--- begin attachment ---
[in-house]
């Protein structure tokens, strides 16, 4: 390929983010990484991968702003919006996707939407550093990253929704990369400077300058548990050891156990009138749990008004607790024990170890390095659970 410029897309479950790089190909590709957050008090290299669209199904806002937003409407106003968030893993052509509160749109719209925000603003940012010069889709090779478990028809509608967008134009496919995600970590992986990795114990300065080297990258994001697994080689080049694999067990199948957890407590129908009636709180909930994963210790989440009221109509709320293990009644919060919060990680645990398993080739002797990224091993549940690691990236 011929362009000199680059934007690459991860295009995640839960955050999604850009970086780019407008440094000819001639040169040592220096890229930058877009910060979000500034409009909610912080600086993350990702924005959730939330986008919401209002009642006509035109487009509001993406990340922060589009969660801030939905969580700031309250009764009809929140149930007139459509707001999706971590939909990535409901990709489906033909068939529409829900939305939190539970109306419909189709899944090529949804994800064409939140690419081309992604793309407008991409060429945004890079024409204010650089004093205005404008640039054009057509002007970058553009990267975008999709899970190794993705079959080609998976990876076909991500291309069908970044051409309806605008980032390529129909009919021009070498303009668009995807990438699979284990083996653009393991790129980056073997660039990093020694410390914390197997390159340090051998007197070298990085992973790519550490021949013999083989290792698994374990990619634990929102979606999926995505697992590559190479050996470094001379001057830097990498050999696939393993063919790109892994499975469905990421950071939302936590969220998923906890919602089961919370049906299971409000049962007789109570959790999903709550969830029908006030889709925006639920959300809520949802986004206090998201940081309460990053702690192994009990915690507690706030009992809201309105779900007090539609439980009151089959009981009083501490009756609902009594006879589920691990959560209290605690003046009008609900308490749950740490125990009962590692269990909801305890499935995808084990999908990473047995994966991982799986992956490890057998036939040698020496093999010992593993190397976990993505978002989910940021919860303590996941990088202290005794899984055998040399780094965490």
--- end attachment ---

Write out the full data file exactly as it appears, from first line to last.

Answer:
[in-house]
């Protein structure tokens, strides 16, 4: 390929983010990484991968702003919006996707939407550093990253929704990369400077300058548990050891156990009138749990008004607790024990170890390095659970 410029897309479950790089190909590709957050008090290299669209199904806002937003409407106003968030893993052509509160749109719209925000603003940012010069889709090779478990028809509608967008134009496919995600970590992986990795114990300065080297990258994001697994080689080049694999067990199948957890407590129908009636709180909930994963210790989440009221109509709320293990009644919060919060990680645990398993080739002797990224091993549940690691990236 011929362009000199680059934007690459991860295009995640839960955050999604850009970086780019407008440094000819001639040169040592220096890229930058877009910060979000500034409009909610912080600086993350990702924005959730939330986008919401209002009642006509035109487009509001993406990340922060589009969660801030939905969580700031309250009764009809929140149930007139459509707001999706971590939909990535409901990709489906033909068939529409829900939305939190539970109306419909189709899944090529949804994800064409939140690419081309992604793309407008991409060429945004890079024409204010650089004093205005404008640039054009057509002007970058553009990267975008999709899970190794993705079959080609998976990876076909991500291309069908970044051409309806605008980032390529129909009919021009070498303009668009995807990438699979284990083996653009393991790129980056073997660039990093020694410390914390197997390159340090051998007197070298990085992973790519550490021949013999083989290792698994374990990619634990929102979606999926995505697992590559190479050996470094001379001057830097990498050999696939393993063919790109892994499975469905990421950071939302936590969220998923906890919602089961919370049906299971409000049962007789109570959790999903709550969830029908006030889709925006639920959300809520949802986004206090998201940081309460990053702690192994009990915690507690706030009992809201309105779900007090539609439980009151089959009981009083501490009756609902009594006879589920691990959560209290605690003046009008609900308490749950740490125990009962590692269990909801305890499935995808084990999908990473047995994966991982799986992956490890057998036939040698020496093999010992593993190397976990993505978002989910940021919860303590996941990088202290005794899984055998040399780094965490």